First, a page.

Successful use of IPP depends on the client finding a Successful use of IPP depends on the client finding a
suitable IPP enabled Printer to which to send a IPP requests, suitable IPP enabled Printer to which to send a IPP requests,
such as print a job. This task is simplified if there is a such as print a job. This task is simplified if there is a
Directory Service which can be queried for a suitable Directory Service which can be queried for a suitable
Printer. The purpose of the Directory Schema is to have a Printer. The purpose of the Directory Schema is to have a
standard description of Printer attributes that can be standard description of Printer attributes that can be
associated the the URI for the printer. These attributes are a associated the the URI for the printer. These attributes are a
subset of the Model attributes and can be encoded in the subset of the Model attributes and can be encoded in the
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Security is an areas of active work on the Internet. Complete Security is an areas of active work on the Internet. Complete
solutions to a wide range of security concerns are not yet solutions to a wide range of security concerns are not yet
available. Therefore, in the design of IPP, the focus has been available. Therefore, in the design of IPP, the focus has been
on identifying a set of security protocols/features that are on identifying a set of security protocols/features that are
implemented (or currently implementable) and solve real implemented (or currently implementable) and solve real
problems with distributed printing. The two areas that seem problems with distributed printing. The two areas that seem
appropriate to support are: (1) authorization to use a Printer appropriate to support are: (1) authorization to use a Printer
and (2) secure interaction with a printer. The chosen and (2) secure interaction with a printer. The chosen
mechanisms are the digest authentication mechanism of HTTP 1.1 mechanisms are the digest authentication mechanism of HTTP 1.1
and the SSL/TLS secure communication mechanism, which also and the TLS/SSL [TLS-PRO] secure communication mechanism.
includes authorization.
7. REFERENCES To provide access to both HTTP security and TLS security,
IPP Printers provide two URLs for accessing the Printer
object: one URL for which the scheme is HTTP for normal HTTP
1.1 access and one URL for which the scheme is HTTPS for
access to the Printer using TLS/SSL protected communication.
Two URLs are necessary because all allowed modes of TLS
require some level of security beyond HTTP security so a TLS
capable URL cannot be used to negotiate down to HTTP
security.
[1] Wright, F. D., "Requirements for an Internet Printing 7. COPYRIGHT
Protocol:"
[2] Isaacson, S, deBry, R, Hasting, T, Herriot, R, Powell, P, This document and translations of it may be copied and
"Internet Printing Protocol/1.0: Model and Semantics" furnished to others, and derivative works that comment on or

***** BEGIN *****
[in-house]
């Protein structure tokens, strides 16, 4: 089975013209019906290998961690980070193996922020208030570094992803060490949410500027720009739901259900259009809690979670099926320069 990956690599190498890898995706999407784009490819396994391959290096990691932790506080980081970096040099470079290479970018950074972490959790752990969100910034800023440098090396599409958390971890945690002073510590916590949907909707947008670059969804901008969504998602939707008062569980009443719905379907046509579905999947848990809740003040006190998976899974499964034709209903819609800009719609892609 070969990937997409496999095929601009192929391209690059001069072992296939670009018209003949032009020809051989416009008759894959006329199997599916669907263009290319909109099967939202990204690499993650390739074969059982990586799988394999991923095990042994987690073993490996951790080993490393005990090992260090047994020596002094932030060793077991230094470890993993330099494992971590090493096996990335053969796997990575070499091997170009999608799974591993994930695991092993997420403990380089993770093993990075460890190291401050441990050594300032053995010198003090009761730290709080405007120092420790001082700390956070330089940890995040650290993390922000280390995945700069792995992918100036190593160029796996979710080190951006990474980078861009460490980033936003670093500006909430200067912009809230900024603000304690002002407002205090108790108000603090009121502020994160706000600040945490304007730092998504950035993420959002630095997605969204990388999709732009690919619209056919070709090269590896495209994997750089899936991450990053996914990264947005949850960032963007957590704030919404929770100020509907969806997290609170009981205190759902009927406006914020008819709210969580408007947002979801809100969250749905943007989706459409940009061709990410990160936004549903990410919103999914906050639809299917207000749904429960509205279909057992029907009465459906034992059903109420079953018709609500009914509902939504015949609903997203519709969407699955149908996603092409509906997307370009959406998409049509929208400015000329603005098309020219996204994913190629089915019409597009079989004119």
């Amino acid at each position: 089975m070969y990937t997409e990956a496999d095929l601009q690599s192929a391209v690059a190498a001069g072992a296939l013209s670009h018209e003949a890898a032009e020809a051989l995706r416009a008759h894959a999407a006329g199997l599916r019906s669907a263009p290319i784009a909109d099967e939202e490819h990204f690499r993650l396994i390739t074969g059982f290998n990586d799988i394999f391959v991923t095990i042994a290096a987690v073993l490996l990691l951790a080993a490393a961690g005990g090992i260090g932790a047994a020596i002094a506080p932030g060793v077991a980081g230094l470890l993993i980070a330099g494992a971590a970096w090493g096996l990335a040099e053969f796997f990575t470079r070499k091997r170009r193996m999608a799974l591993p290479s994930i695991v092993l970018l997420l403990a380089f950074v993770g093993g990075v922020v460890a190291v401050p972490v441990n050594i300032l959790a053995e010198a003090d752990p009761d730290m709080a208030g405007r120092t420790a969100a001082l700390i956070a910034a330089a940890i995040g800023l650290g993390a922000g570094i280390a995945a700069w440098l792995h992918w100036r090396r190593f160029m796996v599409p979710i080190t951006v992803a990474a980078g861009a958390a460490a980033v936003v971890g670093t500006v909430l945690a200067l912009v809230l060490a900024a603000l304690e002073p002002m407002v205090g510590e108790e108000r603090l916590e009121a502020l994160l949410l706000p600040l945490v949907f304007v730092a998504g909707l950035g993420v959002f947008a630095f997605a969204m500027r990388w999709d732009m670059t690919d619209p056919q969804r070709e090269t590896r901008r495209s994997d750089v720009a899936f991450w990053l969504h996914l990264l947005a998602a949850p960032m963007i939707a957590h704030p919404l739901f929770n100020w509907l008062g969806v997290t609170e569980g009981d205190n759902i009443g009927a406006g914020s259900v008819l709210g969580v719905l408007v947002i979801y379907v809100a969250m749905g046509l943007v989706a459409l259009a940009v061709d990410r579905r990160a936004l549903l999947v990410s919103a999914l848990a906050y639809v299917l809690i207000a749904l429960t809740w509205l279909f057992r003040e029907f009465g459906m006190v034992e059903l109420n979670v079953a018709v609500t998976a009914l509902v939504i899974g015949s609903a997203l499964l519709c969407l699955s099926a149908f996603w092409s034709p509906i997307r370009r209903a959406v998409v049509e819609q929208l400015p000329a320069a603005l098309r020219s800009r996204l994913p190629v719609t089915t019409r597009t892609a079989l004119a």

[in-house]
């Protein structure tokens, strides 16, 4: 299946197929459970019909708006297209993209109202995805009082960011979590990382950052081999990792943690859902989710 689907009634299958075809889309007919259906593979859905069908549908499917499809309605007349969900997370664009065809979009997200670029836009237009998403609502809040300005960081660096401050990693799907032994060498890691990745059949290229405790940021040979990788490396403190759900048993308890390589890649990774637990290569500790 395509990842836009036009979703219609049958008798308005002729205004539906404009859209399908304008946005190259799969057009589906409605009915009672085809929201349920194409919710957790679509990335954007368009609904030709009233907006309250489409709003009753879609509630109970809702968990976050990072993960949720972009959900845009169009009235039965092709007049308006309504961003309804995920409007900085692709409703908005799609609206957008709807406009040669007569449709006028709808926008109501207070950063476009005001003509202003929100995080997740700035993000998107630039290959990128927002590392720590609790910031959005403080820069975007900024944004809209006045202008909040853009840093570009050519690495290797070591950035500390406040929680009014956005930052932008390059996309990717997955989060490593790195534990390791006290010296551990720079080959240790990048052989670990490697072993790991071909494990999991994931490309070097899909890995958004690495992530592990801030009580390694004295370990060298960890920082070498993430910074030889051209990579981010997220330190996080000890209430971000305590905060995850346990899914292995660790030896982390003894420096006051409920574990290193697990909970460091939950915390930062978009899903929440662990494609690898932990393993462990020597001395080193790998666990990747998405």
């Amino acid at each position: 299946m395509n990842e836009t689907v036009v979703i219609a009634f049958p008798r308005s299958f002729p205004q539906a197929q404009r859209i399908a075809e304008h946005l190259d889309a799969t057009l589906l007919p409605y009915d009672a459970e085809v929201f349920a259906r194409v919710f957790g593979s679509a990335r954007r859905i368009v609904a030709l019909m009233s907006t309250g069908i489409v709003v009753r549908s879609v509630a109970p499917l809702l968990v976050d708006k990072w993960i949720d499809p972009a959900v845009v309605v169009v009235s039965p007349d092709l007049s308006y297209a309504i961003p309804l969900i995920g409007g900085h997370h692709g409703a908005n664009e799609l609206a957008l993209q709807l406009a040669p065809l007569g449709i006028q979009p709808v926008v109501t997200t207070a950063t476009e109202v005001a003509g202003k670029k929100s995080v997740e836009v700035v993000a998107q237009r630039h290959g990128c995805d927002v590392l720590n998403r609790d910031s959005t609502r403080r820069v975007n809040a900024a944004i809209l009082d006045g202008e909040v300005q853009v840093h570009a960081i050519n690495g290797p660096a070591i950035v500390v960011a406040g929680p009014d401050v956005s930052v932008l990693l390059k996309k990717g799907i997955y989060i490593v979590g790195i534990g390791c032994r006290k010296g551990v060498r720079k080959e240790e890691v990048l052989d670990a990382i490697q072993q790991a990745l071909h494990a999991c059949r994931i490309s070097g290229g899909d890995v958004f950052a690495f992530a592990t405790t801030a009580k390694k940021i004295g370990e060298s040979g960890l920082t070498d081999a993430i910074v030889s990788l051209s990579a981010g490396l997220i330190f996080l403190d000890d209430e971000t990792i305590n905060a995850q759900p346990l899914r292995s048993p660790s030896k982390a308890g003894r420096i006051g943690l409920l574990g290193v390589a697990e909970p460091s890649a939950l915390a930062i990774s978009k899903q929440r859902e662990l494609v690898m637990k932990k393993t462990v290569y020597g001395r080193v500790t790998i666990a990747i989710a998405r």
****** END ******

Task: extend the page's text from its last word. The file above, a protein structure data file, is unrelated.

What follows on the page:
[3] Internet Printing Protocol/1.0: Security Expires: May 21, 1998
otherwise explain it or assist in its implementation may be
prepared, copied, published and distributed, in whole or in
part, without restriction of any kind, provided that the
above copyright notice and this paragraph are included on
all such copies and derivative works. However, this
document itself may not be modified in any way, such as by
removing the copyright notice or references to the Internet
Society or other Internet organizations, except as needed
for the purpose of developing Internet standards in which
case the procedures for copyrights defined in the Internet
Standards process must be followed, or as required to
translate it into languages other than English.
[4] Herriot, R, Butler, S, Moore, P, Turner, R, "Internet The limited permissions granted above are perpetual and will
Printing Protocol/1.0: Protocol Specification" not be revoked by the Internet Society or its successors or
assigns.
[5] Carter, K, Isaacson, S, "Internet Printing Protocol/1.0: This document and the information contained herein is
Directory Schema" provided on an "AS IS" basis and THE INTERNET SOCIETY AND
THE INTERNET ENGINEERING TASK FORCE DISCLAIMS ALL
WARRANTIES, EXPRESS OR IMPLIED, INCLUDING BUT NOT LIMITED TO
ANY WARRANTY THAT THE USE OF THE INFORMATION HEREIN WILL NOT
INFRINGE ANY RIGHTS OR ANY IMPLIED WARRANTIES OF
MERCHANTABILITY OR FITNESS FOR A PARTICULAR PURPOSE.
Expires: Jan 30, 1998 8. REFERENCES
8. AUTHORS ADDRESS
[RFC1759]
Smith, R., Wright, F., Hastings, T., Zilles, S., and
Gyllenskog, J., "Printer MIB", RFC 1759, March 1995.
[RFC1905]
J. Case, et al. "Protocol Operations for Version 2 of
the Simple Network Management Protocol (SNMPv2)", RFC 1905,
January 1996.
[RFC1906]
J. Case, et al. "Transport Mappings for Version 2 of
the Simple Network Management Protocol (SNMPv2)", RFC 1906,
January 1996.
[IPP-MOD]
Isaacson, S, deBry, R, Hastings, T, Herriot, R, Powell,
P, "Internet Printing Protocol/1.0: Model and Semantics"
draft-ipp-mod-07.txt, November, 1997.
Expires: May 21, 1998
[IPP-PRO]
Herriot, R., Butler, S., Moore, P., Tuner, R., " Internet
Printing Protocol/1.0: Protocol Specifications", draft-ipp-pro-
03.txt, November, 1997.
[IPP-REQ]
Wright, D., "Requirements for an Internet Printing Protocol",
draft-ipp-req-01.txt, November, 1997.
[TLS-PRO]
Dierks, T., Allen, C., "The TLS Protocol Version 1.0",
<draft-ietf-tls-protocol-05.txt>, November, 1997
9. AUTHORS ADDRESS
Stephen Zilles Stephen Zilles
Adobe Systems Incorporated Adobe Systems Incorporated
345 Park Avenue 345 Park Avenue
MailStop W14 MailStop W14
San Jose, CA 95110-2704 San Jose, CA 95110-2704
Phone: +1 408 536-4766 Phone: +1 408 536-4766
Fax: +1 408 537-4042 Fax: +1 408 537-4042
Email: szilles@adobe.com Email: szilles@adobe.com
+ Expires: May 21, 1998
Expires: Jan 30, 1998
 End of changes.